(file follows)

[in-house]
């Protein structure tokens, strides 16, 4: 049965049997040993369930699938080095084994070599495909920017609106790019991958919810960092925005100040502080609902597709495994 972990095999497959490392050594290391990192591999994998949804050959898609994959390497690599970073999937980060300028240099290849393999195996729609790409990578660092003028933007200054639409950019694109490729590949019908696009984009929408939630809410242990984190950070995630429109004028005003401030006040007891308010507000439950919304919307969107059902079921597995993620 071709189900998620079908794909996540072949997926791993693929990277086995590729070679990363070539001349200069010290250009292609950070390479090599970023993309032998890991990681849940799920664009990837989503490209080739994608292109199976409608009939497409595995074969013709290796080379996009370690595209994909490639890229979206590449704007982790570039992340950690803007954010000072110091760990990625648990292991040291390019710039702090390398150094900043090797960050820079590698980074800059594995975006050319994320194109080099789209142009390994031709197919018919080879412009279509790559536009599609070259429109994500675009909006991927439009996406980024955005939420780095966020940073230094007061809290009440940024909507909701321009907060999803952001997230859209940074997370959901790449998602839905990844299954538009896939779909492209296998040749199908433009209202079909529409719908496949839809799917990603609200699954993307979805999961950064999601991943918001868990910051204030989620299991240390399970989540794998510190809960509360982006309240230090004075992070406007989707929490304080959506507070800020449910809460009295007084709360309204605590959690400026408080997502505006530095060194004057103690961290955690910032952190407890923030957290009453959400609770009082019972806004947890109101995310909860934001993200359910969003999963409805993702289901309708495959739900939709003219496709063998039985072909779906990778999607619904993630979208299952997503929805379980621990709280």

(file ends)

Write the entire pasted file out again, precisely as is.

[in-house]
């Protein structure tokens, strides 16, 4: 049965049997040993369930699938080095084994070599495909920017609106790019991958919810960092925005100040502080609902597709495994 972990095999497959490392050594290391990192591999994998949804050959898609994959390497690599970073999937980060300028240099290849393999195996729609790409990578660092003028933007200054639409950019694109490729590949019908696009984009929408939630809410242990984190950070995630429109004028005003401030006040007891308010507000439950919304919307969107059902079921597995993620 071709189900998620079908794909996540072949997926791993693929990277086995590729070679990363070539001349200069010290250009292609950070390479090599970023993309032998890991990681849940799920664009990837989503490209080739994608292109199976409608009939497409595995074969013709290796080379996009370690595209994909490639890229979206590449704007982790570039992340950690803007954010000072110091760990990625648990292991040291390019710039702090390398150094900043090797960050820079590698980074800059594995975006050319994320194109080099789209142009390994031709197919018919080879412009279509790559536009599609070259429109994500675009909006991927439009996406980024955005939420780095966020940073230094007061809290009440940024909507909701321009907060999803952001997230859209940074997370959901790449998602839905990844299954538009896939779909492209296998040749199908433009209202079909529409719908496949839809799917990603609200699954993307979805999961950064999601991943918001868990910051204030989620299991240390399970989540794998510190809960509360982006309240230090004075992070406007989707929490304080959506507070800020449910809460009295007084709360309204605590959690400026408080997502505006530095060194004057103690961290955690910032952190407890923030957290009453959400609770009082019972806004947890109101995310909860934001993200359910969003999963409805993702289901309708495959739900939709003219496709063998039985072909779906990778999607619904993630979208299952997503929805379980621990709280």